We will also implement the continuity equation for the stellar content of galaxies. This has become possible because the UV surveys for Lyman Break Galaxies, the wide surveys HerMES and H-ATLAS obtained with the Herschel space observatory made possible to reconstruct the star formation rate function in the Universe out to for SFRs yr. Therefore, we can exploit the continuity equation, in an analogous manner as routinely done for the AGNs; the BH mass is replaced by the mass in stars and the bolometric luminosity due to accretion is replaced by the luminosity generated by the formation of young, massive stars.
As for the stellar mass function, it is inferred by exploiting the observed luminosity function in the wavelength range of the SED dominated by the emission from older, less massive stars. The passage from stellar luminosity to mass is plagued by several problems, which result in uncertainties of order of a factor of , increasing for young, dusty galaxies (e.g., Cappellari et al. 2013; Conroy et al. 2014). Therefore the mass estimate is more robust for galaxies with quite low star formation and/or in passive evolution. All in all, the stellar mass function of galaxies is much easier to estimate, and hence much better known, than the BH mass function, particularly at high redshift. Reliable stellar mass functions are available both for local and redshift up to galaxy samples (e.g., Bernardi et al. 2013; Maraston et al. 2013; Ilbert et al. 2013; Santini et al. 2012; Stark et al. 2009; González et al. 2011; Duncan et al. 2014). The comparison between the observed stellar mass function and the results from the continuity equation sheds light on the relative contribution of dry merging and of in-situ star formation. In the present paper we will solve the continuity equation for AGN and for the stellar component after inserting the corresponding lightcurves derived from the data analysis of Lapi et al. (2011, 2014, see above).
Once the stellar and the BH mass functions at different redshifts are known, these can also be compared with the abundance of DM halos to obtain interesting relationships between halo mass and galaxy/BH properties. Such a technique, dubbed abundance matching, has been exploited by several authors (e.g., Vale & Ostriker 2004; Shankar et al. 2006; Moster et al. 2010, 2013; Behroozi et al. 2013; Behroozi & Silk 2015). In this paper, the technique is refined and used in connection with the outcomes of the continuity equation to tackle the following open issues in galaxy formation and evolution:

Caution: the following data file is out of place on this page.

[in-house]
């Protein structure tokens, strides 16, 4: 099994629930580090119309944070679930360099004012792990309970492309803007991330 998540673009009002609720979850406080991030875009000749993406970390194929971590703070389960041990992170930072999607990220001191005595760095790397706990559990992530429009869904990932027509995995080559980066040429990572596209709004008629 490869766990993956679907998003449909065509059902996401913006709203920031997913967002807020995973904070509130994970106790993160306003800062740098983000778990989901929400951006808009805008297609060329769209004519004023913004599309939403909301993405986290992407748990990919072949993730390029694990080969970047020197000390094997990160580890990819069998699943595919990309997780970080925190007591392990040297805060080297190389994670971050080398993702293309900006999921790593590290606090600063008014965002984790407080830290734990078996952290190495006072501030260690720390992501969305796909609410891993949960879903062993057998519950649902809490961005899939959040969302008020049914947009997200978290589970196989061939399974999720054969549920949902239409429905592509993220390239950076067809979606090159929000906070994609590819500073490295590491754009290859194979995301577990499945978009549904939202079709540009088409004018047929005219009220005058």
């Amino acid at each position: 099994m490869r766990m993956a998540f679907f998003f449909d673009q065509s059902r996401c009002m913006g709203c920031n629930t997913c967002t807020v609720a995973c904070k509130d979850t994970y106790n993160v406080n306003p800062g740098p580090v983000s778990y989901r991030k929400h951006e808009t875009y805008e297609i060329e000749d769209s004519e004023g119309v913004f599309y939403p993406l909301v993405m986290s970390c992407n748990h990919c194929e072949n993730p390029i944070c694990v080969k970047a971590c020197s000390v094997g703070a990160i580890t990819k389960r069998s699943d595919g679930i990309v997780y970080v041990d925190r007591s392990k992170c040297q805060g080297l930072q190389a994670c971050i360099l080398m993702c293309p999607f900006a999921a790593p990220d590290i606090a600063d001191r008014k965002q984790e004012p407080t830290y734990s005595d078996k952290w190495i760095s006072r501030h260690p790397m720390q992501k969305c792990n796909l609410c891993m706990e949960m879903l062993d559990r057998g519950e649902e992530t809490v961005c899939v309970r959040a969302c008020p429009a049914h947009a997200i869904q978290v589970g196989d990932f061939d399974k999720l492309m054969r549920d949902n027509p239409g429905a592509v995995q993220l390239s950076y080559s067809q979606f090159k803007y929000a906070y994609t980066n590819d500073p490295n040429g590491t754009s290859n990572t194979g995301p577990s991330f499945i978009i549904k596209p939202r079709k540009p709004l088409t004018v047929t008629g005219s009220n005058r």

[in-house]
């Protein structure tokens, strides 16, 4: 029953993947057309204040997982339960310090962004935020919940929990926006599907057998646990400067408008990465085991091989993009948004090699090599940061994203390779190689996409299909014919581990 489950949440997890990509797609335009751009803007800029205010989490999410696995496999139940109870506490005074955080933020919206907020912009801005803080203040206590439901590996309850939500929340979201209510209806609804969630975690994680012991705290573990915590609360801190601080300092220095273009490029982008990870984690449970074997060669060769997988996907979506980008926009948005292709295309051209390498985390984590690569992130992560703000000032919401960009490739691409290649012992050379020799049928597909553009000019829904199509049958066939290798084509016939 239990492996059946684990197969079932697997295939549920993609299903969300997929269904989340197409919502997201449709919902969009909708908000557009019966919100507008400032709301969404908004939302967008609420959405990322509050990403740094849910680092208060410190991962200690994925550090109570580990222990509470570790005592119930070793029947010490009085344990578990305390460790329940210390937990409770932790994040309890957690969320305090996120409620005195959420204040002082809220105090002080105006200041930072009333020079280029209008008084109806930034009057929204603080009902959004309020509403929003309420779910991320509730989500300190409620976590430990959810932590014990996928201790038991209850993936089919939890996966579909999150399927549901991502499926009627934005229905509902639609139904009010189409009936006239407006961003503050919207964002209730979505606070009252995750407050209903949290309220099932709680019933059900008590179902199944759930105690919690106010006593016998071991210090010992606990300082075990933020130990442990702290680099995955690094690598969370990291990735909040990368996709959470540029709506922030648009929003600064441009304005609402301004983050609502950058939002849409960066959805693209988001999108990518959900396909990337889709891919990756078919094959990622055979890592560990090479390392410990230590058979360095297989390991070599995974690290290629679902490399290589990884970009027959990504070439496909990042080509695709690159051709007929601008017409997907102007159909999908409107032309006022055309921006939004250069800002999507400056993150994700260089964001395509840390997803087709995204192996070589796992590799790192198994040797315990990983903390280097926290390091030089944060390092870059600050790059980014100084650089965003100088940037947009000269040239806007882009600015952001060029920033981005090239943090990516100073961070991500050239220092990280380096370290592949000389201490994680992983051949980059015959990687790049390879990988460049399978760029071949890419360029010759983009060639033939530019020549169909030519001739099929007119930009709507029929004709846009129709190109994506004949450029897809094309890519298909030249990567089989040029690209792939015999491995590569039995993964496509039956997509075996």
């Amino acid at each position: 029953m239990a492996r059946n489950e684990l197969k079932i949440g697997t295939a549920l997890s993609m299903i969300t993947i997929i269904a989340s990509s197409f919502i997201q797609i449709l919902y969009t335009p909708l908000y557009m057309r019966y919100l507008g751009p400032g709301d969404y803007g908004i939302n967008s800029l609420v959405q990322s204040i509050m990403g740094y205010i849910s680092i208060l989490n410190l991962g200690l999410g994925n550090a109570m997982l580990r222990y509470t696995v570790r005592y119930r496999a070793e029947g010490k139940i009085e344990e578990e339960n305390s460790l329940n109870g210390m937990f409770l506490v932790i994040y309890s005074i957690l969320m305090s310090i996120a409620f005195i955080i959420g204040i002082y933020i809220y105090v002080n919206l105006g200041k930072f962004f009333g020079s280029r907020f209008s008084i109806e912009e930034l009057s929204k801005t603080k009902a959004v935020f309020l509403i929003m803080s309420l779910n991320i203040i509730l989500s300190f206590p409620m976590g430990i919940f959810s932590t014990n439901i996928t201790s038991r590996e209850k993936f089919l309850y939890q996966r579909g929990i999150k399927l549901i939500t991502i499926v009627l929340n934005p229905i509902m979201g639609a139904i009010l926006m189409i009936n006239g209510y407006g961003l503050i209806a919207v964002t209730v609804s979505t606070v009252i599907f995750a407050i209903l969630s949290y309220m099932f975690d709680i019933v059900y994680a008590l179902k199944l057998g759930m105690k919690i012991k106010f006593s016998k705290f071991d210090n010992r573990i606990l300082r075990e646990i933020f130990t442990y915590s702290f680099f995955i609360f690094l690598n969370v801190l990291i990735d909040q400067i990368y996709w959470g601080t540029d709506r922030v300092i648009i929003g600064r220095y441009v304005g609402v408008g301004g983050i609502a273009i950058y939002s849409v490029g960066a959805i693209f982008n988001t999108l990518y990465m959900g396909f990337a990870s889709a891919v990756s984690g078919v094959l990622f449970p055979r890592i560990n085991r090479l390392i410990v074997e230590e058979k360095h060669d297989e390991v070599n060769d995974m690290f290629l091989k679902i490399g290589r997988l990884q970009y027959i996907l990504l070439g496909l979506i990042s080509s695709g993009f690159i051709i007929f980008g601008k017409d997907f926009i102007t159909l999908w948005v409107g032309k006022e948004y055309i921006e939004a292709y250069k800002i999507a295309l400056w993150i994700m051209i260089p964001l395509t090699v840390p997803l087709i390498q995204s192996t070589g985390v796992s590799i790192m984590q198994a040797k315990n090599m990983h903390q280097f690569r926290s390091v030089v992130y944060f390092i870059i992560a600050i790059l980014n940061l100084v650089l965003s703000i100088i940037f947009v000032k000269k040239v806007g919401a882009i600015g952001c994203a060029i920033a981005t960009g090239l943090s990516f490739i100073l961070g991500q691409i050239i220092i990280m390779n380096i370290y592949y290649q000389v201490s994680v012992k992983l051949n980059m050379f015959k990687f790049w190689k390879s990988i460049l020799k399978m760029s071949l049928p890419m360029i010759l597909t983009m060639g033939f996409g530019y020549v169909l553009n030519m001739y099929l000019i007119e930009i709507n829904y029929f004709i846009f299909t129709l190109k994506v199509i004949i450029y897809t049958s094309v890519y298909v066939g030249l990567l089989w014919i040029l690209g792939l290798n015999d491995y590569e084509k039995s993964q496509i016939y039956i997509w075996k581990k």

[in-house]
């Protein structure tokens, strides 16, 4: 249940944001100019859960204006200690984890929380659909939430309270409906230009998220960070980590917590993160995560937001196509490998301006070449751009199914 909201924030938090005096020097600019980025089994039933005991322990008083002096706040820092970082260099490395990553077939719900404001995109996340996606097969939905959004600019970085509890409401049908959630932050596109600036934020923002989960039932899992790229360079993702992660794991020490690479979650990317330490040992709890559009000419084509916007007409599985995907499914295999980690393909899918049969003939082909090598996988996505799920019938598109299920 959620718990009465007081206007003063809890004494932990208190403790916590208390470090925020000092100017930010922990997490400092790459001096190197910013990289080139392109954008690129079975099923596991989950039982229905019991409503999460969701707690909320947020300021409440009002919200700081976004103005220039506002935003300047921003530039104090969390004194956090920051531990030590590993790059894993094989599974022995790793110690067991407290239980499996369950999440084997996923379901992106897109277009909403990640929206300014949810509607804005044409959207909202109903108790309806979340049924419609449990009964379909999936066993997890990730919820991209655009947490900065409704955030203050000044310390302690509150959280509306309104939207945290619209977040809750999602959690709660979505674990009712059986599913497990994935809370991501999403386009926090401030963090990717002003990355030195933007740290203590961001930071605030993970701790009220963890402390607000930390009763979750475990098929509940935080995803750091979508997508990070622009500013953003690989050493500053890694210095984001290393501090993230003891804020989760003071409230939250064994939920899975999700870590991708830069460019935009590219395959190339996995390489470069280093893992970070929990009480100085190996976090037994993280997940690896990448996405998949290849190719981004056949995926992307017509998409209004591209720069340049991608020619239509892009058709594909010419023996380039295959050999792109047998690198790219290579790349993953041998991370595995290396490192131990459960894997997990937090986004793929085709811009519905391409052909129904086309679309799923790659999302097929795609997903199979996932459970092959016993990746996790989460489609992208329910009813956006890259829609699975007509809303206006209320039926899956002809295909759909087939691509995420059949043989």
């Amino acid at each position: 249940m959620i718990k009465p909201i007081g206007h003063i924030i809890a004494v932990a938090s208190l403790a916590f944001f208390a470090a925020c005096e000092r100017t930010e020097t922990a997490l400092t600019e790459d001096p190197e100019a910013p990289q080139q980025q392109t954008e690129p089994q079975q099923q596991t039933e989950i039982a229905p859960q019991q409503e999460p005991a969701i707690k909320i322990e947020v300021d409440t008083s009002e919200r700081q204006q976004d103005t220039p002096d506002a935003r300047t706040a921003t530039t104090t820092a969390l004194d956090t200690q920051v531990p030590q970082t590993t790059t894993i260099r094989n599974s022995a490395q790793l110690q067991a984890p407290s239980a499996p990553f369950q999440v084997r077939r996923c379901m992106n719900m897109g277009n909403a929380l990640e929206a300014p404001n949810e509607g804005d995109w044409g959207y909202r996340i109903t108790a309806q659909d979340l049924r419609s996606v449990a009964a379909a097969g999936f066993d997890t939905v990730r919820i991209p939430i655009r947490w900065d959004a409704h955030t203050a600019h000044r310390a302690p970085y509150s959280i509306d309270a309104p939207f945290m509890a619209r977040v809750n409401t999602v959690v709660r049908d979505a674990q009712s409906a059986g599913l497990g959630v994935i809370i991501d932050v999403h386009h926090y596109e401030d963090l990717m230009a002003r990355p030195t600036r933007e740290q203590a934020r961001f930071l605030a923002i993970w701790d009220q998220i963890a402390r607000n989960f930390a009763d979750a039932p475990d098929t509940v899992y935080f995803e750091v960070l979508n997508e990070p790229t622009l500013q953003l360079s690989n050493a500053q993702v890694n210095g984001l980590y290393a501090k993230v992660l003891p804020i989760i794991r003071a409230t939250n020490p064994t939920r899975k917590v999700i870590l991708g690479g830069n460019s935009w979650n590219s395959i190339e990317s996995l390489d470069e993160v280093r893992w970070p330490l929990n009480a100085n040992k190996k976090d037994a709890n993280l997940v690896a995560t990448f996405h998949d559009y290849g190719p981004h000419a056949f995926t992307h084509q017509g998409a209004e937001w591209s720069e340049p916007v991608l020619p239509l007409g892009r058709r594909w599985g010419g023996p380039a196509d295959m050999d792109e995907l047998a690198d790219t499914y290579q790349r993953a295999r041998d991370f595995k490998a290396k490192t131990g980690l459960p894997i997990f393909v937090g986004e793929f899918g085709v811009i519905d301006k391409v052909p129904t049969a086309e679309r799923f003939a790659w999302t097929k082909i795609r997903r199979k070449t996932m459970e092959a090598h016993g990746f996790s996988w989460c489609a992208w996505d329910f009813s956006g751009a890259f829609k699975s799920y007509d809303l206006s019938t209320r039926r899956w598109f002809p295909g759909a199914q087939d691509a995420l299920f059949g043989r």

Is the BH mass function reflecting the past AGN activity? What was the role of merging in shaping it? (see Sect. 2.1 and Appendix B)
How does the BH duty cycle evolve? What can we infer on the radiative efficiency and on the Eddington ratio of active BHs? (see Sect. 2.1.4)
Is there any correlation between the central BH mass and the halo mass and how does it evolve with time? (see Sect. 3.1.1)
Which is the relationship between the AGN bolometric luminosity and the host halo mass? Can we use this relationship with the duty cycle to produce large simulated AGN catalogs? (see Sect. 3.1.1)
Which are the bias properties of AGNs? Do they strongly depend on luminosity and redshift? (see Sect. 3.1.1)
Can the evolution of the stellar mass function be derived through the continuity equation as in the case of the BH mass function, by replacing the accretion rate with the SFR? Does dry merging play a major role in shaping the stellar mass function of galaxies? What is the role of the dust in the star formation process within galaxies? (see Sect. 2.2, App. B and C)
Which is the relationship between the SFR, the stellar mass of the galaxies, and the mass of the host halo? Does the star formation efficiency (i.e., the fraction of baryons going into stars) evolve with cosmic time? (see Sect. 3.1.2)
Which is the relationship between the bolometric luminosity of galaxies due to star formation and the host halo mass? Can we use this relationship with the stellar duty cycle to produce large simulated catalogs of star forming galaxies? (see Sect. 3.1.2)